a good decision. If you hear a lot of complaints, it should be an immediate deal-breaker. Contrary to popular belief, we
can learn from others mistakes.
- Can the finality of the offer be documented?
Some marketers use this system to signify
the end of their offer: You have 24 hours to take advantage of this offer. At the top of the page sits a clock counting
down to the moment the offer will disappear forever. If you go back to the site the next day, is the offer gone? If not,
I'd hesitate to trust the offer or the seller.
You'll never regret taking time to check out the authenticity of an offer. It's a genuine case of better safe than
© QuickSilver Copywriters 2007 -- Andy & Shawn Catsimanes; http://www.quicksilvercopywriters.com/; mailto: firstname.lastname@example.org; Sign up for The Corporate Muse:
The Value of Networking
"People do business with those
they know, like and trust." No doubt you've heard it said before, but the oft-used adage still rings
Think about it for a moment - where do you spend your money and why?
When I was a kid growing up in a small town, instead of driving down to the supermarket, my family often shopped at
a "Mom and Pop" store near our house. It offered convenience to those of us living on the hill, but since nothing in my
hometown was farther than ten minutes away, closeness wasn't the big draw.
What kept customers coming back were the "extras" the owners provided. They created an atmosphere of generosity,
good will ... and safety. Their "marketing" techniques included: knowing their patrons by name, weekly specials and free candy
for all the children. The last one worked particularly well. Where did we beg to go when Mom had to pick up a few things? You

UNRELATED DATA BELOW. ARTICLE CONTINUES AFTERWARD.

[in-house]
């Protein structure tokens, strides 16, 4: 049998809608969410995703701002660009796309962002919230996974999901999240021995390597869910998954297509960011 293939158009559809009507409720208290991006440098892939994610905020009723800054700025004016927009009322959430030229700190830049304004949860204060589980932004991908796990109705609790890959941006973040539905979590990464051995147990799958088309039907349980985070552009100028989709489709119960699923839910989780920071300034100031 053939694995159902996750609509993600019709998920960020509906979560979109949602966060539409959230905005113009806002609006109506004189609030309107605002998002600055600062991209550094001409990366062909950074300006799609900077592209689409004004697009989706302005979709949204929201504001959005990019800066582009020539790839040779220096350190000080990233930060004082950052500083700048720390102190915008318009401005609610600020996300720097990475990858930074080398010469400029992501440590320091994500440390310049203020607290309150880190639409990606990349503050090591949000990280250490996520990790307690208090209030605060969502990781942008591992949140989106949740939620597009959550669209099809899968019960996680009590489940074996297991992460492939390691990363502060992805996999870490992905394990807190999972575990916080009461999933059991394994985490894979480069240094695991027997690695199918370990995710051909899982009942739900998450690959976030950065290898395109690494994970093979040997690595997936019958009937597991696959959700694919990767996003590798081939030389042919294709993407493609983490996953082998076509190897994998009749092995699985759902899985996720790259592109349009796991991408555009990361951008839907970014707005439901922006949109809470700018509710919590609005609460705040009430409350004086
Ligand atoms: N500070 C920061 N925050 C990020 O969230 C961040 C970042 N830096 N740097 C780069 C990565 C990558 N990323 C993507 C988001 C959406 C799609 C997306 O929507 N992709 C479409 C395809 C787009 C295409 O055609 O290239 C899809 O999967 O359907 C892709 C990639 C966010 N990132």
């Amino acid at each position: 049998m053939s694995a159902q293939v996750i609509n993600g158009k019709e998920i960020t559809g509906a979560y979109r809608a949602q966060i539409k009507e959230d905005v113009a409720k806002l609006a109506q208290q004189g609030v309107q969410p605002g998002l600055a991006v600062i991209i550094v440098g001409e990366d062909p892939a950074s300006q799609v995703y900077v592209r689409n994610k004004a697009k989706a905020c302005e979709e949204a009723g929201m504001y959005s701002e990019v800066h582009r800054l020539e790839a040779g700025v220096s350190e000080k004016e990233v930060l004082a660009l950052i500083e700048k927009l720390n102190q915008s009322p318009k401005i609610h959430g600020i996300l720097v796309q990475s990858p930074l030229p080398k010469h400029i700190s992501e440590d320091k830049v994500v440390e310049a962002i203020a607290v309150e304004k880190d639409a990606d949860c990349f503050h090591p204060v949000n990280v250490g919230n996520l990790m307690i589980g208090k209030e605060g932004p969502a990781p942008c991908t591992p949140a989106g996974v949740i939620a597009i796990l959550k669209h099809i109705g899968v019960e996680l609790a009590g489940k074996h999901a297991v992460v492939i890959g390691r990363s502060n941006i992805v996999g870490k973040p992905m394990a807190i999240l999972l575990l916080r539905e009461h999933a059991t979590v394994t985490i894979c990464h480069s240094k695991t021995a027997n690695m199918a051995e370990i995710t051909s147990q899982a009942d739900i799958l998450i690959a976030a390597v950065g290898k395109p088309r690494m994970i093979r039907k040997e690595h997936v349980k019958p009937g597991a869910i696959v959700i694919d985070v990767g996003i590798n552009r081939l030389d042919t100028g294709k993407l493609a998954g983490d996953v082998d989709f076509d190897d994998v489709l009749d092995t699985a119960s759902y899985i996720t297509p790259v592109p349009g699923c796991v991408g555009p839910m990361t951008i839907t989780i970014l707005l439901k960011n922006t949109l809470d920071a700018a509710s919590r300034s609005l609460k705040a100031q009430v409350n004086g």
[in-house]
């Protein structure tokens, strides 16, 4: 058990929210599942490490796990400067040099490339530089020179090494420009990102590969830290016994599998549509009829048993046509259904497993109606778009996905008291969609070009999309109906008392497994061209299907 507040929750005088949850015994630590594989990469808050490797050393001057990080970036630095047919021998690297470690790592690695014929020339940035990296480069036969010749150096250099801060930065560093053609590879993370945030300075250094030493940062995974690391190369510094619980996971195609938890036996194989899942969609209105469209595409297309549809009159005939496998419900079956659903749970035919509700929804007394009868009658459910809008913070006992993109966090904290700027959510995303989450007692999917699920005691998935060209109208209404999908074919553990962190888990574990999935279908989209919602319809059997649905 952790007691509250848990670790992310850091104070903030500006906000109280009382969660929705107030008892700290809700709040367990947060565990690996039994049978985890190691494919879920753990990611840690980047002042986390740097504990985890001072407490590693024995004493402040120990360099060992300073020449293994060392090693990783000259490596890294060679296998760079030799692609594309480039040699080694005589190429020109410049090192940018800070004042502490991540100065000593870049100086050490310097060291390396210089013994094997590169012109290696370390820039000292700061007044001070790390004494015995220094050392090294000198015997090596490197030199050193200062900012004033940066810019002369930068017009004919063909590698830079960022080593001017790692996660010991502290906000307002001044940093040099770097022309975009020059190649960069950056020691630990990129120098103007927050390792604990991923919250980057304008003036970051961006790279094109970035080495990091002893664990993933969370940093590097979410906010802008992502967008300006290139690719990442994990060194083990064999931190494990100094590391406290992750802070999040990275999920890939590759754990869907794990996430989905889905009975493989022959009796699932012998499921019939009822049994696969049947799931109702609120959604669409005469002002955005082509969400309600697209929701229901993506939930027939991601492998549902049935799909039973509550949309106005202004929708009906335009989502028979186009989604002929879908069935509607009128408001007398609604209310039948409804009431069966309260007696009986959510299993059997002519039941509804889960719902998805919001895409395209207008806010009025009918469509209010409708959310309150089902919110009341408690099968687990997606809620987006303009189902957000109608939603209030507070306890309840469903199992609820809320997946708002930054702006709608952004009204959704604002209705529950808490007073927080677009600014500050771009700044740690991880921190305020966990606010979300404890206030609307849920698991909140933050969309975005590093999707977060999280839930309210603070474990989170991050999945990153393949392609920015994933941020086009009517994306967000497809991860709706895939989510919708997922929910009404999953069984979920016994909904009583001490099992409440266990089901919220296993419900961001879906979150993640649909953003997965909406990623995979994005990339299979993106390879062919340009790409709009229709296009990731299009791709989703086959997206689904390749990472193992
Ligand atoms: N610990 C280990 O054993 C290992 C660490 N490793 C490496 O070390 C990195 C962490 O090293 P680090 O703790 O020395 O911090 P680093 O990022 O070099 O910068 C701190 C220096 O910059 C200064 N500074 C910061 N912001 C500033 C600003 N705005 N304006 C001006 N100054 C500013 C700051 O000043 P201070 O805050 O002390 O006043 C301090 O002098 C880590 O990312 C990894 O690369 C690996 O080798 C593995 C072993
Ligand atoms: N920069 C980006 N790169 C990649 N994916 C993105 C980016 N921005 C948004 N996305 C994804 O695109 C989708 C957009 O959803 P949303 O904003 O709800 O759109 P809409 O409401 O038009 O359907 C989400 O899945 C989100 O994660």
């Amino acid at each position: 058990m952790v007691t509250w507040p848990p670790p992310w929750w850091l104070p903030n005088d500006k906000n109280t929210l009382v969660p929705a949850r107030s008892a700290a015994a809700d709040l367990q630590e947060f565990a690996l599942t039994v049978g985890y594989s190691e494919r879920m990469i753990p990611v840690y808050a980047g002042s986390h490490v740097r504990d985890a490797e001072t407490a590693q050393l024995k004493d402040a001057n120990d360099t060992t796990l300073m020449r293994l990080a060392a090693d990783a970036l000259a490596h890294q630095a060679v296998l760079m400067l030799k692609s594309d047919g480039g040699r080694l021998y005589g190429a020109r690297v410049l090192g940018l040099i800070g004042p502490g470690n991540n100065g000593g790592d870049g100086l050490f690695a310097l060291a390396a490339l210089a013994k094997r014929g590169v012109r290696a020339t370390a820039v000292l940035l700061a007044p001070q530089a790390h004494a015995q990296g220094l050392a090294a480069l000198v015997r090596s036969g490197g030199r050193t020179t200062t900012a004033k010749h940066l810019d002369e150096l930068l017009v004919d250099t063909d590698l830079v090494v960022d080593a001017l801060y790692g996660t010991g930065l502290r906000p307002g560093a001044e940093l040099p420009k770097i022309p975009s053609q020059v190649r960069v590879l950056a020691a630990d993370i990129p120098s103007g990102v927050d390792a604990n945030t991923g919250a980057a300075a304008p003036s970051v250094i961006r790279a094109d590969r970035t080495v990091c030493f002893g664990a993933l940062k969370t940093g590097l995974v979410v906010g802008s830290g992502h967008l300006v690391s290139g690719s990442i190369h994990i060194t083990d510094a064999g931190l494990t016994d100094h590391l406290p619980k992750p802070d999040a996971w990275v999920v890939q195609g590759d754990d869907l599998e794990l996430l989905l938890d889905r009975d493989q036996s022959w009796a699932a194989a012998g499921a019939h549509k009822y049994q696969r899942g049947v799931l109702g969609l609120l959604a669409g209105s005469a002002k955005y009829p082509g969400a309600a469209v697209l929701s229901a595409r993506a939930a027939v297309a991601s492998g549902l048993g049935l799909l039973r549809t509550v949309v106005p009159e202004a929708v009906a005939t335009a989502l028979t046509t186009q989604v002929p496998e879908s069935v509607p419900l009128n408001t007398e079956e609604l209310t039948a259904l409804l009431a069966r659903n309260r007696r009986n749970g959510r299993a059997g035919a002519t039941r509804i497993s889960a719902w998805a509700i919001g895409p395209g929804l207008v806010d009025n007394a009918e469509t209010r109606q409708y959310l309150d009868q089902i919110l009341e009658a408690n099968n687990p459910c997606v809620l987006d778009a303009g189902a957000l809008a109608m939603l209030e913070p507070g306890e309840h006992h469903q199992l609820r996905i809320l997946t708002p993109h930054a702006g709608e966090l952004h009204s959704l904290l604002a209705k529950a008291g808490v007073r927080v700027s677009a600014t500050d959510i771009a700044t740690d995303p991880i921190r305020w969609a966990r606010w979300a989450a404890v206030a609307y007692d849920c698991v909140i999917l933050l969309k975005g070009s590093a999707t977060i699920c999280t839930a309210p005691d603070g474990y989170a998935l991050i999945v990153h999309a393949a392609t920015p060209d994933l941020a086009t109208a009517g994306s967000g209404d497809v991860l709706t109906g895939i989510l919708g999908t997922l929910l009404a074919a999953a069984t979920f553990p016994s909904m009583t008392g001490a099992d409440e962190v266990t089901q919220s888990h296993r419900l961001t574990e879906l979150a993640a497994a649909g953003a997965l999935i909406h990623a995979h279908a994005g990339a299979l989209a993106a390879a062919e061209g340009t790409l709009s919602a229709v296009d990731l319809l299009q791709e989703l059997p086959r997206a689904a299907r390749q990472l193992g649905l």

My parents occasionally allowed my brothers, sister and I to go into the store alone to select a treat. Granted,
times were different back then. One didn't have to keep a watchful eye on a child every minute of the day. Still, my parents
trusted the owners to take care of us during the few minutes we searched for our goodie. And even though the owners maintained
a limited selection and sold at higher prices than the big guys, like many of our neighbors, we frequented the little store on
It's a very different world than that of my childhood. I recently read an article that said with all the new
technology in the world, we're less connected than ever. That's why networking is vital to your entrepreneurial
success. It gives others the chance to know, like and trust you.
I can speak from experience here. As newbies, Andy and I treaded slowly into the marketing waters. But the more we
ventured, the stronger our credibility grew. Now in just two years, we have a decent presence in the copywriting community.
And through Andy's participation on forums, we've joint ventured with one of the biggest names in the
As people have gotten to know us and become comfortable around us, they’ve trusted us enough to seek our services.